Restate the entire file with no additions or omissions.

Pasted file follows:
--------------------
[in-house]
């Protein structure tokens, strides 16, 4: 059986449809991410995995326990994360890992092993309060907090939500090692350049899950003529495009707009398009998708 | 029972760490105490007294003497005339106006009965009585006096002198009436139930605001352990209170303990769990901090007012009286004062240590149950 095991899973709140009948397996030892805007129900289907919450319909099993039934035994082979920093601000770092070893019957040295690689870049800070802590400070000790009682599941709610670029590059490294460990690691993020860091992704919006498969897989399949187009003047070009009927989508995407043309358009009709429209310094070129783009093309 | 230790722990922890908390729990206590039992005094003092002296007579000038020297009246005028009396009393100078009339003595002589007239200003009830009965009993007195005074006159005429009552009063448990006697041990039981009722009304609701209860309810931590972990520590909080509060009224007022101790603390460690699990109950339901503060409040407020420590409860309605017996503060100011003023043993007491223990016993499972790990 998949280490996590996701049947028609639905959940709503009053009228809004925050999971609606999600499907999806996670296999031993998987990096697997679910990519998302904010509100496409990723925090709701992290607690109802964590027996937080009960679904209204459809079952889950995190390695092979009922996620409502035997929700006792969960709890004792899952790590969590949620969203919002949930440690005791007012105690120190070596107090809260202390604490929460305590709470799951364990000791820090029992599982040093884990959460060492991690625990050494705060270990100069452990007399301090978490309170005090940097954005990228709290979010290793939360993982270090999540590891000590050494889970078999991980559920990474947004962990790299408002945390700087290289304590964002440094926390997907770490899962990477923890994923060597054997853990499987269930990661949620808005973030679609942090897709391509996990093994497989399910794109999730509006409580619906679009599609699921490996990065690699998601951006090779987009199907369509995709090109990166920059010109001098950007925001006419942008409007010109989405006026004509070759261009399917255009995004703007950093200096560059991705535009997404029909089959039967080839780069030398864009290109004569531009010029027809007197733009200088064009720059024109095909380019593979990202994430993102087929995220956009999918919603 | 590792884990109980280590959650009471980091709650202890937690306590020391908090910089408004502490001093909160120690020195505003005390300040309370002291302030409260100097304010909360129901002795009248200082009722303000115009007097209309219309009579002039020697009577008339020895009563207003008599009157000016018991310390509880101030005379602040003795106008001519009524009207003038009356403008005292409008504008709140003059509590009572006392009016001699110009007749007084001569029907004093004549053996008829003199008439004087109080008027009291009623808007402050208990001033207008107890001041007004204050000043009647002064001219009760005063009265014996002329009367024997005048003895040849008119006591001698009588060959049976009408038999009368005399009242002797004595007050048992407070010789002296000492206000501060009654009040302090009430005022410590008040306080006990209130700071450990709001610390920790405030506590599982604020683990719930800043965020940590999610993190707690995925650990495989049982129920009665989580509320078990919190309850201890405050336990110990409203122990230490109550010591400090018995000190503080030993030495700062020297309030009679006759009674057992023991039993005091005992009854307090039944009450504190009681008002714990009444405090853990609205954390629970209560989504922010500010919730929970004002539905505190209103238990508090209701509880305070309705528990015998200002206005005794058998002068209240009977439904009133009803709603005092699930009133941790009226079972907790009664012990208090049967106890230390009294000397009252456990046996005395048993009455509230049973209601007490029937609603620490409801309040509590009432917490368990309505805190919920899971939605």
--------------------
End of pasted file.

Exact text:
[in-house]
């Protein structure tokens, strides 16, 4: 059986449809991410995995326990994360890992092993309060907090939500090692350049899950003529495009707009398009998708 | 029972760490105490007294003497005339106006009965009585006096002198009436139930605001352990209170303990769990901090007012009286004062240590149950 095991899973709140009948397996030892805007129900289907919450319909099993039934035994082979920093601000770092070893019957040295690689870049800070802590400070000790009682599941709610670029590059490294460990690691993020860091992704919006498969897989399949187009003047070009009927989508995407043309358009009709429209310094070129783009093309 | 230790722990922890908390729990206590039992005094003092002296007579000038020297009246005028009396009393100078009339003595002589007239200003009830009965009993007195005074006159005429009552009063448990006697041990039981009722009304609701209860309810931590972990520590909080509060009224007022101790603390460690699990109950339901503060409040407020420590409860309605017996503060100011003023043993007491223990016993499972790990 998949280490996590996701049947028609639905959940709503009053009228809004925050999971609606999600499907999806996670296999031993998987990096697997679910990519998302904010509100496409990723925090709701992290607690109802964590027996937080009960679904209204459809079952889950995190390695092979009922996620409502035997929700006792969960709890004792899952790590969590949620969203919002949930440690005791007012105690120190070596107090809260202390604490929460305590709470799951364990000791820090029992599982040093884990959460060492991690625990050494705060270990100069452990007399301090978490309170005090940097954005990228709290979010290793939360993982270090999540590891000590050494889970078999991980559920990474947004962990790299408002945390700087290289304590964002440094926390997907770490899962990477923890994923060597054997853990499987269930990661949620808005973030679609942090897709391509996990093994497989399910794109999730509006409580619906679009599609699921490996990065690699998601951006090779987009199907369509995709090109990166920059010109001098950007925001006419942008409007010109989405006026004509070759261009399917255009995004703007950093200096560059991705535009997404029909089959039967080839780069030398864009290109004569531009010029027809007197733009200088064009720059024109095909380019593979990202994430993102087929995220956009999918919603 | 590792884990109980280590959650009471980091709650202890937690306590020391908090910089408004502490001093909160120690020195505003005390300040309370002291302030409260100097304010909360129901002795009248200082009722303000115009007097209309219309009579002039020697009577008339020895009563207003008599009157000016018991310390509880101030005379602040003795106008001519009524009207003038009356403008005292409008504008709140003059509590009572006392009016001699110009007749007084001569029907004093004549053996008829003199008439004087109080008027009291009623808007402050208990001033207008107890001041007004204050000043009647002064001219009760005063009265014996002329009367024997005048003895040849008119006591001698009588060959049976009408038999009368005399009242002797004595007050048992407070010789002296000492206000501060009654009040302090009430005022410590008040306080006990209130700071450990709001610390920790405030506590599982604020683990719930800043965020940590999610993190707690995925650990495989049982129920009665989580509320078990919190309850201890405050336990110990409203122990230490109550010591400090018995000190503080030993030495700062020297309030009679006759009674057992023991039993005091005992009854307090039944009450504190009681008002714990009444405090853990609205954390629970209560989504922010500010919730929970004002539905505190209103238990508090209701509880305070309705528990015998200002206005005794058998002068209240009977439904009133009803709603005092699930009133941790009226079972907790009664012990208090049967106890230390009294000397009252456990046996005395048993009455509230049973209601007490029937609603620490409801309040509590009432917490368990309505805190919920899971939605």